Peter G, Klein JO. In: Principles and practice of pediatric infectious diseases. 3rd ed. New York: Churchill Livingstone; 2008. pp. 725–33. http://www.allergy.or.kr/journal/abst/2013s/42_2.pdf.
Scott AG. The preventable burden of pneumococcal disease in the developing world. Vaccine. 2007;25(13):2398–405. https://doi.org/10.1016/j.vaccine.2006.09.008.
Hailu M, Muhe L. Childhood meningitis in a tertiary hospital in Addis Ababa. EMJ. 2001;39(1):29–38.
Daka D, Loha E, Giday A. Streptococcus pneumonia and antimicrobial resistance, Hawassa Referral Hospital, South Ethiopia. JMLD. 2011;2(3):27–30.
Tegene B, Gebreselassie S, Fikrie N. Bacterial Meningitis: a five-year retrospective study among patients who had attended at University of Gondar Teaching Hospital, Northwest Ethiopia. Biomed Res Ther. 2015;2(5):270–8.
Hammitt LL, Akech DO, Morpeth SC, Karani A, Kihua N, Nyongesa S, et al. Population effect of 10-valent pneumococcal conjugate vaccine on nasopharyngeal carriage of Streptococcus pneumoniae and non-typeable Haemophilus influenza in Kilfi, Kenya: findings from cross-sectional carriage studies. Lancet Glob Health. 2014;2(7):e397–405.
Tefera FB. Prevalence and risk factors of pnemococcal colonization of the nasopharnix among children attending Kindergarten, Bahir Dar, north west Ethiopia. 2015. http://etd.aau.edu.et/handle/123456789/5530.
Dayie N, Arhin RE, Newman MJ, Dalsgaard A, Bisgaard M, Frimodt-Møller N, et al. Penicillin resistance and serotype distribution of Streptococcus pneumoniae in Ghanaian children less than six years of age. BMC Infect Dis. 2013;490(13):1471–2334. https://doi.org/10.1186/1471-2334-13-490.
Aessfa A, Glaw B, Shiferaw Y, Tigabu Z. Nasopharyngeal carriage and antimicrobial susceptibility pattern of Streptococcus pneumoniae among pediatric outpatients at Gondar University Hospital, North West Ethiopia. Pediatr Neonat. 2013;54(5):315–21. https://doi.org/10.1016/j.pedneo.2013.03.017.
Pan H, Cui B, Huang Y, Yang J, Ba-Thein W. Nasal carriage of common bacterial pathogens among healthy kindergarten children in Chaoshan region, southern China: across-sectional study. BMC Pediatr. 2016;161(16):1–7. https://doi.org/10.1186/s12887-016-0703-x.
Bayer M, Aslan G, Emekdas G, Kuyucu N, Kanik A. Nasopharyngeal carriage of Streptococcus pneumoniae in healthy children and multidrug resistance. Mikrobiyolji Bulteni. 2008;42(2):223–30.
Neves F, Pinto T, Corrêa M, Anjos R, Gouveia S, Rodrigues H, et al. Nasopharyngeal carriage, serotype distribution and antimicrobial resistance of Streptococcus pneumoniae among children from Brazil before the introduction of the 10-valent conjugate vaccine. BMC Infect Dis. 2013;13:318. https://doi.org/10.1186/1471-2334-13-318.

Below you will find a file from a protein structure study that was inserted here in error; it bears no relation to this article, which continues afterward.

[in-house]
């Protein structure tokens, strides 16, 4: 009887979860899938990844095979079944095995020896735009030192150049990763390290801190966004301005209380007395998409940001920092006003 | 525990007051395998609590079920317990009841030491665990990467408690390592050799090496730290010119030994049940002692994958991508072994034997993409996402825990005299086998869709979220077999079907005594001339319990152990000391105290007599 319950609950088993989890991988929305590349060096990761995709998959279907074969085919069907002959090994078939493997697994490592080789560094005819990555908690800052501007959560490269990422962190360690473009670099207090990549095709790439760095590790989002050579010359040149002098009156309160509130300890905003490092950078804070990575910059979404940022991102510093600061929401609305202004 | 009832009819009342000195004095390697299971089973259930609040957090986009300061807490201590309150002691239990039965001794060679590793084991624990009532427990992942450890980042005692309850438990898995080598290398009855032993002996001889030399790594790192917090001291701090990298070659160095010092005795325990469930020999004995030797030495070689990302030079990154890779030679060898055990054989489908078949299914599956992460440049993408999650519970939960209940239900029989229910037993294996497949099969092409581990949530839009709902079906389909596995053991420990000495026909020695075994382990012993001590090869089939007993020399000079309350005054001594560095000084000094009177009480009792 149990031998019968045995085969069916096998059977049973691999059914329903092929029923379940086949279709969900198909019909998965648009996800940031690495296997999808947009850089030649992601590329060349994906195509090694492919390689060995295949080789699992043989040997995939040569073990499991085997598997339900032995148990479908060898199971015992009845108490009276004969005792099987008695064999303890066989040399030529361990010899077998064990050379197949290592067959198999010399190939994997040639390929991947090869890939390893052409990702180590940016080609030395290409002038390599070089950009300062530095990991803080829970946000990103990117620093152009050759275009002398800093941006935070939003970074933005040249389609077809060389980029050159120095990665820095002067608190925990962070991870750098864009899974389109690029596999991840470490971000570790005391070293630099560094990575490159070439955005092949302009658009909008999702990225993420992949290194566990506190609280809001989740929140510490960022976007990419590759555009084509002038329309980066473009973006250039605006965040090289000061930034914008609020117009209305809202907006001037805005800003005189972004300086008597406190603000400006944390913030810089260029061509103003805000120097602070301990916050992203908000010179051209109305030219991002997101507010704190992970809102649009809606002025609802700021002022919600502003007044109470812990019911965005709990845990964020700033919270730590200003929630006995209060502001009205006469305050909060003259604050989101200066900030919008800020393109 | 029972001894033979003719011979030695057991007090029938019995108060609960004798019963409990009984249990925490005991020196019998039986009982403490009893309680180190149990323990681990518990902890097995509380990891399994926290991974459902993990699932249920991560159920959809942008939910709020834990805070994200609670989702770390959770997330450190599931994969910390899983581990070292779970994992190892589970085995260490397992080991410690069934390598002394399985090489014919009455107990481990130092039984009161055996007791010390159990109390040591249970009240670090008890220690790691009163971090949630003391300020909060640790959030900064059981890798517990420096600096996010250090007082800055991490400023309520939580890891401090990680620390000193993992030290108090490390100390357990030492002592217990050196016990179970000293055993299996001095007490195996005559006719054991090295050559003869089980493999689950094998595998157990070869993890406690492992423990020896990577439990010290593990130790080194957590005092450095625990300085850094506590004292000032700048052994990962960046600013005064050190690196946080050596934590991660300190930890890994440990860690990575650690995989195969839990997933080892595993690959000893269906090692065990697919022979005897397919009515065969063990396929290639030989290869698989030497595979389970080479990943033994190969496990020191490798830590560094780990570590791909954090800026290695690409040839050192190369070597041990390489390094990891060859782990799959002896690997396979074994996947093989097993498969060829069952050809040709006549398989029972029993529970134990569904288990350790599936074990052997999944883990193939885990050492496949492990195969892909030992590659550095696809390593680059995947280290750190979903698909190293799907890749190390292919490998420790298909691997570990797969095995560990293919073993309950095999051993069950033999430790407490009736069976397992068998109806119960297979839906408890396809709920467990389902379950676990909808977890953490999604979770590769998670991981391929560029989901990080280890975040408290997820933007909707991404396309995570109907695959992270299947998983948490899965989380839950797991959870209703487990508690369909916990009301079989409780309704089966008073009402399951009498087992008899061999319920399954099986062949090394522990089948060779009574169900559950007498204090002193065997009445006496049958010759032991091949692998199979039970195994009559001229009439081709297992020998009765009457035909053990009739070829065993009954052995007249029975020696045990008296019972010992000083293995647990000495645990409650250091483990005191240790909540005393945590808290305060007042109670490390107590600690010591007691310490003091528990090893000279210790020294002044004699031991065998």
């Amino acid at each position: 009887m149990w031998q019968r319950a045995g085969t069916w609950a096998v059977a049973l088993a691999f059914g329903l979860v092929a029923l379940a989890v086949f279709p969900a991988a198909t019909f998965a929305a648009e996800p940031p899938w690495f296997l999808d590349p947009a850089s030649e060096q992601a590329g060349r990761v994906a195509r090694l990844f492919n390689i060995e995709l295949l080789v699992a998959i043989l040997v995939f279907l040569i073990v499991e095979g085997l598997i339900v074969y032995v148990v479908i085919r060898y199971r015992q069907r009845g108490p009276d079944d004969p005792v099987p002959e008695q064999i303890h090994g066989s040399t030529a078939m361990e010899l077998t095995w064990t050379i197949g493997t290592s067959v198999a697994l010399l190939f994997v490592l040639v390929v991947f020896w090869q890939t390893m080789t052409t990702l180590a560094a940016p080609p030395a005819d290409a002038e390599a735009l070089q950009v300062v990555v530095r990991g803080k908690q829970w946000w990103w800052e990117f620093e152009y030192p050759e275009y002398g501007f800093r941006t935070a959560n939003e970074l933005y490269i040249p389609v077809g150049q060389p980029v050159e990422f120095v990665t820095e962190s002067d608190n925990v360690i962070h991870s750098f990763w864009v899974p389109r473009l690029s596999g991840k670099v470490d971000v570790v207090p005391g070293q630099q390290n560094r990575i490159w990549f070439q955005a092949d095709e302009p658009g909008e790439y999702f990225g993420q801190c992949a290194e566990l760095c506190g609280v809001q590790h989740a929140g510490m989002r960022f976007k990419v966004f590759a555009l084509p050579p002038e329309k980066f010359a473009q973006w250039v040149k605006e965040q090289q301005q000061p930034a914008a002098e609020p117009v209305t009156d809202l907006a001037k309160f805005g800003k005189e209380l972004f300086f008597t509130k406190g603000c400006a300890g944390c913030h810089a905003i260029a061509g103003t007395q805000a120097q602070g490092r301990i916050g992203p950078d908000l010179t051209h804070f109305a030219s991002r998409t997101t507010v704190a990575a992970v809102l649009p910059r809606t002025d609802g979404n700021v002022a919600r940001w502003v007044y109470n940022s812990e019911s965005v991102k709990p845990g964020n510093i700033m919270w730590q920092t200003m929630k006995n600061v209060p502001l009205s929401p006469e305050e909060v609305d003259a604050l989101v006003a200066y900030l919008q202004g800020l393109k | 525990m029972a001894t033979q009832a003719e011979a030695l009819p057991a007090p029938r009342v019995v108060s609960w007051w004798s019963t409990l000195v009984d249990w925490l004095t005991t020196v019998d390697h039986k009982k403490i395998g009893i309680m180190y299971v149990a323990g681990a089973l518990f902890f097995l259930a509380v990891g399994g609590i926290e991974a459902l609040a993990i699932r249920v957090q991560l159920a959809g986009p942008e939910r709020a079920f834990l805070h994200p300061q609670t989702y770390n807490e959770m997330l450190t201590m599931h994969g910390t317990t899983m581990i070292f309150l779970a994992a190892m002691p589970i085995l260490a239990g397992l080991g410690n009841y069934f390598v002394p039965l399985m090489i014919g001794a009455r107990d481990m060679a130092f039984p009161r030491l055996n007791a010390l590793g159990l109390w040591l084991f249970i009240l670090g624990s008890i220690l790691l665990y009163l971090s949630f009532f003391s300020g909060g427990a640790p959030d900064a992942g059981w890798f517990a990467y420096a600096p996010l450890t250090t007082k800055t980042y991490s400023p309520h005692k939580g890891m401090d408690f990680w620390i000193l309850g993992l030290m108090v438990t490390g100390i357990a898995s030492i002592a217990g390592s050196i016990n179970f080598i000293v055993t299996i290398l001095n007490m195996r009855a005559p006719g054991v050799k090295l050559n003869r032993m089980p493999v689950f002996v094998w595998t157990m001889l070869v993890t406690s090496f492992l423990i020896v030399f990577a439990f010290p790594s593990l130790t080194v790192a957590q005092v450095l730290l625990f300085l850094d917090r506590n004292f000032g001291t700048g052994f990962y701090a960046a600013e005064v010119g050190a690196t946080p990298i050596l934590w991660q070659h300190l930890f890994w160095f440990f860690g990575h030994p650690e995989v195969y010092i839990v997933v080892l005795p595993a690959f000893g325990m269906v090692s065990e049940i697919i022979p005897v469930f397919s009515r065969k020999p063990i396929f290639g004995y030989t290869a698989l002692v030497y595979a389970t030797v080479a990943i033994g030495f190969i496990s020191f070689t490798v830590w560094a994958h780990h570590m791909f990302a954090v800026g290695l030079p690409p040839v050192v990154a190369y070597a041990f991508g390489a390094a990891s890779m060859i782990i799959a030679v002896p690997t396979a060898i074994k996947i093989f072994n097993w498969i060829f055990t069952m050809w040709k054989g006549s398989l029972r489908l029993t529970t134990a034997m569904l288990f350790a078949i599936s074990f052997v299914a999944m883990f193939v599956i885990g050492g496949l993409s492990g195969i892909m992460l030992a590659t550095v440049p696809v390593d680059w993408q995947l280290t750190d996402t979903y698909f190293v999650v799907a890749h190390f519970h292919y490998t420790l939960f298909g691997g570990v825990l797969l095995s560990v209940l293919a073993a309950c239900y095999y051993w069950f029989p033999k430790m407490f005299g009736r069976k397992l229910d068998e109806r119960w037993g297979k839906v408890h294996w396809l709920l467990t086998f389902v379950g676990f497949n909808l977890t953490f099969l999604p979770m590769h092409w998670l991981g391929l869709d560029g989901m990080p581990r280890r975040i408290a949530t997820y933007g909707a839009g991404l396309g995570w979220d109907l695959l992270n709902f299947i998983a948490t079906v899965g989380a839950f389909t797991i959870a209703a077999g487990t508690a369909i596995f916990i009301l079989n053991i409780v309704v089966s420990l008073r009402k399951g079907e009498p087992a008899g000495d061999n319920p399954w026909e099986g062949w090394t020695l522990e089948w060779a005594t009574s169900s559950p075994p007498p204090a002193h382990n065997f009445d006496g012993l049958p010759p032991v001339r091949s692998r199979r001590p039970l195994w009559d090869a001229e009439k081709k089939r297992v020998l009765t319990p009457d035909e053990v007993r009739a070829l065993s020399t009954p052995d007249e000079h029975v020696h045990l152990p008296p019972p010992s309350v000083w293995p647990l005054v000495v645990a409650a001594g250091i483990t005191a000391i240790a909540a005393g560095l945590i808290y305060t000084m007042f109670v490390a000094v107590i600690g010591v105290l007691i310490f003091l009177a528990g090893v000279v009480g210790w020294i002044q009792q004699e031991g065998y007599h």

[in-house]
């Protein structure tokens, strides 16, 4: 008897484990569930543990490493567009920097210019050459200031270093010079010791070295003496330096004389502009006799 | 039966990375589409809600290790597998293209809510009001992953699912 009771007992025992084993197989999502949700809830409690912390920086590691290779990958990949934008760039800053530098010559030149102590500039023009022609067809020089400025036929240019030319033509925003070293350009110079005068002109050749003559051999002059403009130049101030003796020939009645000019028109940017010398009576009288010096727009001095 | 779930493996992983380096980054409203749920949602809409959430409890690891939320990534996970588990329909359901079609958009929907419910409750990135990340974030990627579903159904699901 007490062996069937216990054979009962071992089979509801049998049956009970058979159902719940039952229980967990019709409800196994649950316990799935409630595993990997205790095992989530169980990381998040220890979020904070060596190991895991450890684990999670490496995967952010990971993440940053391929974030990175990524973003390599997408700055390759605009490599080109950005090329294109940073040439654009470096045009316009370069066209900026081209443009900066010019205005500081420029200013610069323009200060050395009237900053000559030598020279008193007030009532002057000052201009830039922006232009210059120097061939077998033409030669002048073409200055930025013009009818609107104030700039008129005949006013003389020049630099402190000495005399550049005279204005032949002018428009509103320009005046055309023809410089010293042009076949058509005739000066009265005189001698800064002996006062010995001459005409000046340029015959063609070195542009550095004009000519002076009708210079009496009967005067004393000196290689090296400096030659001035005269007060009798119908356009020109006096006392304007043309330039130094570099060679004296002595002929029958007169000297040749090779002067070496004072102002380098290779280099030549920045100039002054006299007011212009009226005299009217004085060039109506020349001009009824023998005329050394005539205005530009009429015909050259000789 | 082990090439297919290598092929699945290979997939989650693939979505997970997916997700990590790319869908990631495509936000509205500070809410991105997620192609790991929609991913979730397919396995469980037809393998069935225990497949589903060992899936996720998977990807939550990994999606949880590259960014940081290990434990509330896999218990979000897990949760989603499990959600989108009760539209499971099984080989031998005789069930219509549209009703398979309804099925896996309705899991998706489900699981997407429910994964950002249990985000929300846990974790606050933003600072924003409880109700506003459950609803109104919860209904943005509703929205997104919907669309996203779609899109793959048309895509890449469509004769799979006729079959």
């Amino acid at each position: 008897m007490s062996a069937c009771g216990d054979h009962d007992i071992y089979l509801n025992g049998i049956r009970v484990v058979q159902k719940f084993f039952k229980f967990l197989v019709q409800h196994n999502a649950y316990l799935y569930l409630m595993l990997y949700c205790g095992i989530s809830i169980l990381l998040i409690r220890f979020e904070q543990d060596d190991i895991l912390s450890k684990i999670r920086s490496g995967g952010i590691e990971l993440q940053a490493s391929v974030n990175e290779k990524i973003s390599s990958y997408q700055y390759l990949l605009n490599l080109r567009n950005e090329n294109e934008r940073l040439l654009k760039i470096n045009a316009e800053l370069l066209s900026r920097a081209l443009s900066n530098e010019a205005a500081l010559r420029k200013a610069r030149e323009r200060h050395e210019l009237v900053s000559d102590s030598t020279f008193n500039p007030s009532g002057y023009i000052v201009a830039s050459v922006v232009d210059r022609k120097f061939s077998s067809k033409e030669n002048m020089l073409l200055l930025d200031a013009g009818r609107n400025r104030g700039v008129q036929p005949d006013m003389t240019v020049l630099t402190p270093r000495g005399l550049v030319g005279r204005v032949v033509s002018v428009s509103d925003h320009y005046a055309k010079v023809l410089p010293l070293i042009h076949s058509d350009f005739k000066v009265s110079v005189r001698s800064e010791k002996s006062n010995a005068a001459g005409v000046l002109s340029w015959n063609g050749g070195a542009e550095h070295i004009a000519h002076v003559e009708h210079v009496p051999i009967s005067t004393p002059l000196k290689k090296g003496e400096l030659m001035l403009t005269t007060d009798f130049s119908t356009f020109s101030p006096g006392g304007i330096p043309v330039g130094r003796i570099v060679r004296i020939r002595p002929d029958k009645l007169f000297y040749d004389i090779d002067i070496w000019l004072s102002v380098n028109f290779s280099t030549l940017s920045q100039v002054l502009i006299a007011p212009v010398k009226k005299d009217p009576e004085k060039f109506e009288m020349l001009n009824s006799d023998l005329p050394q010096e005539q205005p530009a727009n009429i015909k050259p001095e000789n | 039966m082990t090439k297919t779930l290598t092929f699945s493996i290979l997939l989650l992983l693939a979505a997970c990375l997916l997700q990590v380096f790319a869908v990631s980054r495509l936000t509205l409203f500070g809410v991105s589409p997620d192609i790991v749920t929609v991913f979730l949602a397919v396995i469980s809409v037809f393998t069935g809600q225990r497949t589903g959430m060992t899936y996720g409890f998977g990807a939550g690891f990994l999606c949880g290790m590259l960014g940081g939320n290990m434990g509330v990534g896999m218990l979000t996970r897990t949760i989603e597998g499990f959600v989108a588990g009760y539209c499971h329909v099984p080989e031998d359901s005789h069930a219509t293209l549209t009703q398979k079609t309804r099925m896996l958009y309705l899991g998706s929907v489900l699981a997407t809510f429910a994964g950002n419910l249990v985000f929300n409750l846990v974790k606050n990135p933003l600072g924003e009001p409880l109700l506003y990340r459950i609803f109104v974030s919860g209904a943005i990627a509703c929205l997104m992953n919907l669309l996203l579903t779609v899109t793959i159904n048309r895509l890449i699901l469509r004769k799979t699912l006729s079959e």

Gebre T, Tadesse M, Aragaw D, Feye D, Beyene HB, Seyoum D, et al. Nasopharyngeal carriage and antimicrobial susceptibility patterns of Streptococcus pneumoniae among children under five in Southwest Ethiopia. Children. 2017;27(4):2–11.
Wondrade N, Dick ØB, Tveite H. GIS based mapping of land cover changes utilizing multi-temporal remotely sensed image data in Lake Hawassa Watershed, Ethiopia. EMA. 2014;186(3):1765–80. https://doi.org/10.1007/s10661-013-3491-x.
Clinical and Laboratory Standards Institute. Performance standards for antimicrobial susceptibility testing; Twenty-Seven Informational Supplement; CLSI Document M02-A12 and M07-A10, Clinical and Laboratory Standards Institute. 2017. https://clsi.org/media/1469/m100s27_sample.pdf.
Mulu W, Yizengaw E, Alemu M, Mekonnen D, Hailu D, Ketemaw K, et al. Pharyngeal colonization and drug resistance profiles of Moraxella catarrhalis, Streptococcus pneumoniae, Staphylococcus aureus, and Haemophilus influenzae among HIV infected children attending ART Clinic of Felegehiwot Referral Hospital, Ethiopia. PLoS ONE. 2018. https://doi.org/10.1371/journal.pone.0196722.
Roca A, Hill PC, Jhone T, Egere U, Antonio M, Bojang A, et al. Effects of community-wide vaccination with PCV-7 on pneumococcal nasopharyngeal carriage in The Gambia: a cluster-randomized trial. Clin Infect Dis. 2011;8(10):101–7. https://doi.org/10.1371/journal.pmed.1001107.
Ndossa A, Okamo B, Mushi M, Mirambo M, Kidenya B, Hokororo A, et al. Factors associated with colonization of Streptococcus pneumoniae among under-fives attending clinic in Mwanza City, Tanzania. Tanzan J Health Res. 2015;17(1):1–10. https://doi.org/10.4314/thrb.v17i1.1.
Nayandiko WM, Shany E, Yiannoutsos CT, Musick B, Mwangi AW. Nasopharyngeal Streptococcus pneumoniae among under-five year old children at the Moi Teaching and Referral Hospital, Eldoret, Kenya. East Afr Med J. 2007;84(4):156–62.